Are We Asking the Right Questions About Genetic Tests?

Posted by The Evidence Blog on January 29, 2015

With thousands of genetic tests on the market, patients and their healthcare providers have more tools than ever to detect harmful changes in a person’s genes that might be associated with life-threatening conditions. Nevertheless, genetic testing is not right for every patient, nor does every genetic test on the market today deliver information that enables providers to better manage their patients.

As genetic testing technology rushes headlong toward the use of advanced approaches such as whole exome or whole genome sequencing for clinical purposes, it becomes increasingly more difficult to determine when and for whom genetic testing is indicated. As part of our commitment to assist payers and providers in determining whether or not a genetic or genomic test should be performed, we recently published our latest white paper, 11 Questions to Ask When Making Genetic Testing Coverage Decisions. This resource outlines a series of questions that can be applied to a wide variety of genetic tests to help payers and providers decide whether or not a genetic test is right for the patient.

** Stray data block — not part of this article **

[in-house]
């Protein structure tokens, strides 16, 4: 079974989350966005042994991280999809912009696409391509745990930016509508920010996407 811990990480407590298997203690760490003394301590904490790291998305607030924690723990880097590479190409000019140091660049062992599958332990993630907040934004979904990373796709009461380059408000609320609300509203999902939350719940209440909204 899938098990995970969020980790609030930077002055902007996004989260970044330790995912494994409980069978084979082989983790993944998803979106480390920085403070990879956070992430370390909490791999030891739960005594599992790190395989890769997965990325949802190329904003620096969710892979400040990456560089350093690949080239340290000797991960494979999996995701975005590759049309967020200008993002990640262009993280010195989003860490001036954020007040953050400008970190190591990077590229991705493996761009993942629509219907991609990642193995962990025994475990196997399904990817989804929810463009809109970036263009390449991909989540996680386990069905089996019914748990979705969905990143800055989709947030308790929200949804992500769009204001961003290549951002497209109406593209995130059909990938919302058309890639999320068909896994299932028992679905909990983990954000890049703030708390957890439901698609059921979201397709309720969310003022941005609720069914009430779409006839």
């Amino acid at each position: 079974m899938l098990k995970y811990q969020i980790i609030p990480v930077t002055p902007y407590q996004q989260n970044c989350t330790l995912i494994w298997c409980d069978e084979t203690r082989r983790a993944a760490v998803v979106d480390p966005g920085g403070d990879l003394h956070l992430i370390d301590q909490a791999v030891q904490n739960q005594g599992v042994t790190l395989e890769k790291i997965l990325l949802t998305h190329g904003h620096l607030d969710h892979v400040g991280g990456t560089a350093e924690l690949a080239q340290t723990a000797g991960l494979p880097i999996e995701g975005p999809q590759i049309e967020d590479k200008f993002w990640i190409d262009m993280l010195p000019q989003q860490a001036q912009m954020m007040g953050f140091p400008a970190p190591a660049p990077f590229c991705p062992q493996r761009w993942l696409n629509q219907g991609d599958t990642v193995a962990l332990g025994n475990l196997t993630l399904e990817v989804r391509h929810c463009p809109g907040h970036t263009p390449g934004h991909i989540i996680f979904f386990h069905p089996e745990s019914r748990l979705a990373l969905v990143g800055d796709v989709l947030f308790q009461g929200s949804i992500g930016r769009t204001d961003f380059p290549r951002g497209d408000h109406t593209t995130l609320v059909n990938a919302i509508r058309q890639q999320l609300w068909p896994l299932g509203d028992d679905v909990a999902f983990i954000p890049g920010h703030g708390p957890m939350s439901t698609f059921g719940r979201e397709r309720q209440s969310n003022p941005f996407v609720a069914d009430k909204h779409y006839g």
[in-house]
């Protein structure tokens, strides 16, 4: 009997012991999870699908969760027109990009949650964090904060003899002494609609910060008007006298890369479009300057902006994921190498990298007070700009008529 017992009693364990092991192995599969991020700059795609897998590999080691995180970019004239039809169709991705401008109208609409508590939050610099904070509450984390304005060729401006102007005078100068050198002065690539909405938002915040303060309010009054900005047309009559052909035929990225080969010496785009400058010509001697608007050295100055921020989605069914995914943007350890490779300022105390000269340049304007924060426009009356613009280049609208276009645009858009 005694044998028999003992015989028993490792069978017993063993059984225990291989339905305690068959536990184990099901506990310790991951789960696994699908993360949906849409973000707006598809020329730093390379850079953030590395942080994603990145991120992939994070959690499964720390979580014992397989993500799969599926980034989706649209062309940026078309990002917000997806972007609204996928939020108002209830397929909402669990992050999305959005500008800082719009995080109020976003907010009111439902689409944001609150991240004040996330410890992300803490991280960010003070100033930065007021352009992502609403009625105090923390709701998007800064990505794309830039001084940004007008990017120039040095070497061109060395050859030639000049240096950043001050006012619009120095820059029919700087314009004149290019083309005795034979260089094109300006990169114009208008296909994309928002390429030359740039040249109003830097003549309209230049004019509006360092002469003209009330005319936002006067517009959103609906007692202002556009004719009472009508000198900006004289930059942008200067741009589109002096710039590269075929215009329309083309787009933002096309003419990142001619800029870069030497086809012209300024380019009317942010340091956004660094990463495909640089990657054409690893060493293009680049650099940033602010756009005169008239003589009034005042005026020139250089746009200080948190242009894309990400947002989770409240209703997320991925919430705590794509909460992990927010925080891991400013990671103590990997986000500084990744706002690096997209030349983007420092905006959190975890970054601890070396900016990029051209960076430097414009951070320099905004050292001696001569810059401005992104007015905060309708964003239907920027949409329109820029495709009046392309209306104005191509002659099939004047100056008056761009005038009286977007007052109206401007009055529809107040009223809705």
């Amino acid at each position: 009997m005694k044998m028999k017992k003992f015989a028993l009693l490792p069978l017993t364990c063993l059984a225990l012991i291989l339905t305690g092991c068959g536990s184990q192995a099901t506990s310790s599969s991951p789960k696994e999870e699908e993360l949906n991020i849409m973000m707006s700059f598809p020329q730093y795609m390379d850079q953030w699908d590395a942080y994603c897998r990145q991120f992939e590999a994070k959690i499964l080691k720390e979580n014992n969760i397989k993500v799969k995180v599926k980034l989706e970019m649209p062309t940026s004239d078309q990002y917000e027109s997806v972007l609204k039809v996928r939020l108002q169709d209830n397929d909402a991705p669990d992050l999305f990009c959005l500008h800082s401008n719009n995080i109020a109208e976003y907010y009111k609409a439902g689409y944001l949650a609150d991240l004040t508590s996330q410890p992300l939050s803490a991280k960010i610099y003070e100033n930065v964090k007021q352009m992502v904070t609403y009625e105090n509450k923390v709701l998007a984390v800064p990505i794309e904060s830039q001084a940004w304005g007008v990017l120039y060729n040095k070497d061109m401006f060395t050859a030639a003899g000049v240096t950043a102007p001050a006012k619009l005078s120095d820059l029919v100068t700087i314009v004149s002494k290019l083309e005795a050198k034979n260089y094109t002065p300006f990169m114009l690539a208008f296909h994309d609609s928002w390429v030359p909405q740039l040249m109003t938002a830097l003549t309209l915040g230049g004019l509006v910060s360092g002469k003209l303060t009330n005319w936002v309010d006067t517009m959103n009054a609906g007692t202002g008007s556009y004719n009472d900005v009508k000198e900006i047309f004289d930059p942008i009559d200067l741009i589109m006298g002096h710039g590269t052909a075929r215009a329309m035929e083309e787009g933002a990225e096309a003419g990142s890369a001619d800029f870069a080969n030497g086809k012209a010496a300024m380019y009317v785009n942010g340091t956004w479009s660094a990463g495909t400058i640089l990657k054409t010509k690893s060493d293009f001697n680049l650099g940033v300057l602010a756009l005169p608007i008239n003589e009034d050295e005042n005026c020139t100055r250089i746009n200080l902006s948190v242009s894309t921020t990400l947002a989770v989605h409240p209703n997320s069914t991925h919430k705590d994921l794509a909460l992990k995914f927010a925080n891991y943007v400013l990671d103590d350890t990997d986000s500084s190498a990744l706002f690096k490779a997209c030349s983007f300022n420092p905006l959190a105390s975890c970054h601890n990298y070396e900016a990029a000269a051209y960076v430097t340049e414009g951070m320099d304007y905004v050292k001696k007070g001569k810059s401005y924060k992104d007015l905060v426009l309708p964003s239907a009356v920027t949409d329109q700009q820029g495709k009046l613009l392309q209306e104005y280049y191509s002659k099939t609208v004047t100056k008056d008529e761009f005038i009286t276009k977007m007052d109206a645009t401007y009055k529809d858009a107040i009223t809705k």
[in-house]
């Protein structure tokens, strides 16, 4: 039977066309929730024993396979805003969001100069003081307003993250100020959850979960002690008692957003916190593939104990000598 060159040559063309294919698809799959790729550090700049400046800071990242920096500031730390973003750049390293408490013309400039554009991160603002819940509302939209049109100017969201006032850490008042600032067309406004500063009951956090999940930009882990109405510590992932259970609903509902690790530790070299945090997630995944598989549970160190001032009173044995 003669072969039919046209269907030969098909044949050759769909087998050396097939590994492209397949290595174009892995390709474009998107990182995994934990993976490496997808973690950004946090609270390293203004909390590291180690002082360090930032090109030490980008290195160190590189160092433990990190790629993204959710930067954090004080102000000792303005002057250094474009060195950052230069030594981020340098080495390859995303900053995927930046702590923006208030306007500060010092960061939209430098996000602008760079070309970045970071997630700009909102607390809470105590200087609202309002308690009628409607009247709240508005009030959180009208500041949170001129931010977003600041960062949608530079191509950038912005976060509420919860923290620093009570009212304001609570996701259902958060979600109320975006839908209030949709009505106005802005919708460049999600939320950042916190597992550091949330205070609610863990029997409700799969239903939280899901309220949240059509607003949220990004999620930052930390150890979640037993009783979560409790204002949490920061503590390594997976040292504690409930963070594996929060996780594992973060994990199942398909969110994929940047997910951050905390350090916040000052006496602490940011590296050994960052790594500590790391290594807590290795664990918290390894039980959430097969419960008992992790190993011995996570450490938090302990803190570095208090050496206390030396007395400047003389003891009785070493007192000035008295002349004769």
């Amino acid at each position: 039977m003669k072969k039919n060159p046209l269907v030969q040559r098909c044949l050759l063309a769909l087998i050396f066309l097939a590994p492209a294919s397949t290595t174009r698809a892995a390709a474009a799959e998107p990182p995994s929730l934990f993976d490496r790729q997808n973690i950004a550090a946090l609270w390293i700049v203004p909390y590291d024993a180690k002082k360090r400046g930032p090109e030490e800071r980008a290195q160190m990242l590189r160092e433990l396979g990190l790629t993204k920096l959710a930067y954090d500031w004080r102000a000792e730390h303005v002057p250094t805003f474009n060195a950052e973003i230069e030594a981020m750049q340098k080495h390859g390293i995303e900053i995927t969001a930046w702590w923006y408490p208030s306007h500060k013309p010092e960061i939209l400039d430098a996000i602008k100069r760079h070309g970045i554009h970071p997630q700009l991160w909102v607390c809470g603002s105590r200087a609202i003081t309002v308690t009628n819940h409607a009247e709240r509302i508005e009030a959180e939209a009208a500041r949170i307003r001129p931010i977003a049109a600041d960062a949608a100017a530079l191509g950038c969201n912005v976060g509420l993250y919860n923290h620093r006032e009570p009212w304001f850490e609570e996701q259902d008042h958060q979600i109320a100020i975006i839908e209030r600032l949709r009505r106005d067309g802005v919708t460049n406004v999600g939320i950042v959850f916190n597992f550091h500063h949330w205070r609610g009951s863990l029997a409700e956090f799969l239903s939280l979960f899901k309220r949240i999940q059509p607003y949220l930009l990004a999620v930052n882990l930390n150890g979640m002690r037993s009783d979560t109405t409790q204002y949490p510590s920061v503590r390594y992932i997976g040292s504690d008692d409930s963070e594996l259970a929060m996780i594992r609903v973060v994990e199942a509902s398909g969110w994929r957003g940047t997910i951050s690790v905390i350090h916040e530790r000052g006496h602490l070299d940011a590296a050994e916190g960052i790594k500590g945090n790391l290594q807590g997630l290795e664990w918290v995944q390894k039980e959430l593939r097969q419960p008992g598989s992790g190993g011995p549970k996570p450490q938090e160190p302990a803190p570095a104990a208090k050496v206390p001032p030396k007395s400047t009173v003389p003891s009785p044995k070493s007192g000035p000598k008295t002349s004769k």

We advise payers and providers to question not only whether the test is appropriate, but to ask about the limitations of the test as well as the scientific evidence supporting the technical and clinical performance of the genetic test. Many tests have less than 100% sensitivity and specificity. That is, they may deliver false-negative and false-positive results. Healthcare providers need to consider the implications of these incorrect results on the patient. But more importantly, the results of genetic testing should enable the provider to more effectively medically manage the patient.

Download your complimentary copy of 11 Questions to Ask When Making Genetic Testing Coverage Decisions today to read more about the multiple considerations to take into account to avoid the financial, operational, and emotional consequences of performing unnecessary testing.

Topics: Hayes Blog

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